AssemblyNet: A Novel Deep Decision-Making Process for Whole Brain MRI Segmentation

Pierrick Coupé, Boris Mansencal, Michaël Clément, Rémi Giraud, Baudouin Denis de Senneville, Vinh-Thong Ta, Vincent Lepetit, José V Manjon

Research output: Contribution to journalArticleResearch

Abstract

Whole brain segmentation using deep learning (DL) is a very challenging task since the number of anatomical labels is very high compared to the number of available training images. To address this problem, previous DL methods proposed to use a global convolution neural network (CNN) or few independent CNNs. In this paper, we present a novel ensemble method based on a large number of CNNs processing different overlapping brain areas. Inspired by parliamentary decision-making systems, we propose a framework called AssemblyNet, made of two" assemblies" of U-Nets. Such a parliamentary system is capable of dealing with complex decisions and reaching a consensus quickly. AssemblyNet introduces sharing of knowledge among neighboring U-Nets, an" amendment" procedure made by the second assembly at higher-resolution to refine the decision taken by the first one, and a final decision obtained by majority voting. When using the same 45 training images, AssemblyNet outperforms global U-Net by 28% in terms of the Dice metric, patch-based joint label fusion by 15% and SLANT-27 by 10%. Finally, AssemblyNet demonstrates high capacity to deal with limited training data to achieve whole brain segmentation in practical training and testing times.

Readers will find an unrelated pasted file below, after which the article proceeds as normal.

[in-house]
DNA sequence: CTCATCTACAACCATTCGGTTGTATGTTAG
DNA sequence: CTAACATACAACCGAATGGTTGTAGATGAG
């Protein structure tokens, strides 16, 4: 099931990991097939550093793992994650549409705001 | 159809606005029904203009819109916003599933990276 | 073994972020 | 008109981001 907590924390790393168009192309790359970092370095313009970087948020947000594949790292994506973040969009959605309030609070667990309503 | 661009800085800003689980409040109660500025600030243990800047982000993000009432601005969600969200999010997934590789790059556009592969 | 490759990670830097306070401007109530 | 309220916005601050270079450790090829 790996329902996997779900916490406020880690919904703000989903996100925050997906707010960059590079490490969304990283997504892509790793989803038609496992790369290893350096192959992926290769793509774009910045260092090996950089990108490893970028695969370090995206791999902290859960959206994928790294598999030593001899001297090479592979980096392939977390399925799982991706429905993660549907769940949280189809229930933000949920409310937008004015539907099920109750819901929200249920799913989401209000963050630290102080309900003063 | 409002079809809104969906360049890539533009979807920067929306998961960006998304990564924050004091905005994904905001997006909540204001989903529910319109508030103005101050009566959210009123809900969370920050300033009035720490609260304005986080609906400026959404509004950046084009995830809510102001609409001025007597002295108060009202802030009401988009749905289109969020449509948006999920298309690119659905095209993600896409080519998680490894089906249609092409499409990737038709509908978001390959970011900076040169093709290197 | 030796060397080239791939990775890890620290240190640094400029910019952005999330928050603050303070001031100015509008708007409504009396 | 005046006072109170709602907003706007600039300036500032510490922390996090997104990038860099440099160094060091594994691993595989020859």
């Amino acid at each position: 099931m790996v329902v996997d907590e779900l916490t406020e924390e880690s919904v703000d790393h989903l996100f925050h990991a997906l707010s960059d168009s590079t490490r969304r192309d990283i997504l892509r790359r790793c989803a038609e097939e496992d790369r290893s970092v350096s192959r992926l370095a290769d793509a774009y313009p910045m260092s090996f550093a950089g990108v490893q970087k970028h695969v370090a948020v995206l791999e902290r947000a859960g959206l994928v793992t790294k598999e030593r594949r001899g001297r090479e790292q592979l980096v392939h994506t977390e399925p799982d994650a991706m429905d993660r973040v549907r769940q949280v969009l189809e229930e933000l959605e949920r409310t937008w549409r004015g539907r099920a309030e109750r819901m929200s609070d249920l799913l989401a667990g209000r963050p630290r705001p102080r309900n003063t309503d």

Subjects: Image and Video Processing (eess. IV); Computer Vision and Pattern Recognition (cs. CV); Machine Learning (cs. LG); Neurons and Cognition (q-bio. NC)
Original languageEnglish
Number of pages8
JournalarXiv.org e-Print archive
Publication statusPublished - 2019
Externally publishedYes

    Fingerprint

Cite this

Coupé, P., Mansencal, B., Clément, M., Giraud, R., de Senneville, B. D., Ta, V-T., ... V Manjon, J. (2019). AssemblyNet: A Novel Deep Decision-Making Process for Whole Brain MRI Segmentation. arXiv.org e-Print archive.